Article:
AI has limited role coronavirus pandemic

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Monitors display a video showing facial recognition software in use at the headquarters of the artificial intelligence company Megvii, in Beijing, May 10, 2018. Beijing is putting billions of dollars behind facial recognition and other technologies to track and control its citizens. 

Gilles Sabrié | The New York Times

The world is facing its biggest health crisis in decades but one of the world’s most promising technologies — artificial intelligence (AI) – isn’t playing the major role some may have hoped for.

Renowned AI labs at the likes of DeepMind, OpenAI, Facebook AI Research, and Microsoft have remained relatively quiet as the coronavirus has spread around the world.

“It’s fascinating how quiet it is,” said Neil Lawrence, the former director of machine learning at Amazon Cambridge.

“This (pandemic) is showing what bulls–t most AI is. It’s great and it will be useful one day but it’s not surprising in a pandemic that we fall back on tried and tested techniques.”

Those techniques include good, old-fashioned statistical techniques and mathematical models. The latter is used to create epidemiological models, which predict how a disease will spread through a population. Right now, these are far more useful than fields of AI like reinforcement learning and natural-language processing.

AI’s role

Of course, there are a few useful AI projects happening here and there.

In March, DeepMind announced that it had used a machine-learning technique called “free modelling” to detail the structures of six proteins associated with SARS-CoV-2, the coronavirus that causes the Covid-19 disease. Elsewhere, Israeli start-up Aidoc is using AI imaging to flag abnormalities in the lungs and a U.K. start-up founded by Viagra co-inventor David Brown is using AI to look for Covid-19 drug treatments.

Verena Rieser, a computer science professor at Heriot-Watt University, pointed out that autonomous robots can be used to help disinfect hospitals and AI tutors can support parents with the burden of home schooling. She also said “AI companions” can help with self isolation, especially for the elderly. 

“At the periphery you can imagine it doing some stuff with CCTV,” said Lawrence, adding that cameras could be used to collect data on what percentage of people are wearing masks.

Separately, a facial recognition system built by U.K. firm SCC has also been adapted to spot coronavirus sufferers instead of terrorists. In Oxford, England, Exscientia is screening more than 15,000 drugs to see how effective they are as coronavirus treatments. The work is being done in partnership with Diamond Light Source, the U.K.’s national “synchotron.”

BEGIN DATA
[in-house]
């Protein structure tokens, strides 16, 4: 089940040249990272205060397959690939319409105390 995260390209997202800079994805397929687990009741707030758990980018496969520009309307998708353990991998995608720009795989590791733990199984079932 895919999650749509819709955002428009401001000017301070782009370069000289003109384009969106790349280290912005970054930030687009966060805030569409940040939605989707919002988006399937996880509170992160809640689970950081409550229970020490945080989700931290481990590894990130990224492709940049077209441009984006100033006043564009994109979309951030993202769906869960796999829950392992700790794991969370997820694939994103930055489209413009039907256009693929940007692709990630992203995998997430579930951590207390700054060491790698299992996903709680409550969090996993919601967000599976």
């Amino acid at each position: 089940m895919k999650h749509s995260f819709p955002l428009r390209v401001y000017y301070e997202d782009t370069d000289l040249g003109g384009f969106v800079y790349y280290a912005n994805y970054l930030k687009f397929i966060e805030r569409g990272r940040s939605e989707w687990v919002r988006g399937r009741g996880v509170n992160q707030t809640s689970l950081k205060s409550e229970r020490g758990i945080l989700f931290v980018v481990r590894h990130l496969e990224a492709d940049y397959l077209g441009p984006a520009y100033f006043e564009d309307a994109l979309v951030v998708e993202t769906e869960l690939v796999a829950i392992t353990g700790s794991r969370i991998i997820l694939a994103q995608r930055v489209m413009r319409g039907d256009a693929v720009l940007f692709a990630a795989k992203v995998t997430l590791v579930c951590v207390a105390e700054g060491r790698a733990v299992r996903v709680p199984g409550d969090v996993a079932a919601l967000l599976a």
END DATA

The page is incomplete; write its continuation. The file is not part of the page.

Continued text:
But AI’s role in this pandemic is likely to be more nuanced than some may have anticipated. AI isn’t about to get us out of the woods any time soon.

“It’s kind of indicating how hyped AI was,” said Lawrence, who is now a professor of machine learning at the University of Cambridge. “The maturity of techniques is equivalent to the noughties internet.”

Why hasn’t AI had more impact?

AI researchers rely on vast amounts of nicely labeled data to train their algorithms, but right now there isn’t enough reliable coronavirus data to do that.

“AI learns from large amounts of data which has been manually labeled — a time consuming and expensive task,” said Catherine Breslin, a machine learning consultant who used to work on Amazon Alexa.

“It also takes a lot of time to build, test and deploy AI in the real world. When the world changes, as it has done, the challenges with AI are going to be collecting enough data to learn from, and being able to build and deploy the technology quickly enough to have an impact.”

Breslin agrees that AI technologies have a role to play. “However, they won’t be a silver bullet,” she said, adding that while they might not directly bring an end to the virus, they can make people’s lives easier and more fun while they’re in lockdown.

The AI community is thinking long and hard about how it can make itself more useful.

Last week, Facebook AI announced a number of partnerships with academics across the U.S.

Meanwhile, DeepMind’s polymath leader Demis Hassabis is helping the Royal Society, the world’s oldest independent scientific academy, on a new multidisciplinary project called DELVE (Data Evaluation and Learning for Viral Epidemics). Lawrence is also contributing. 

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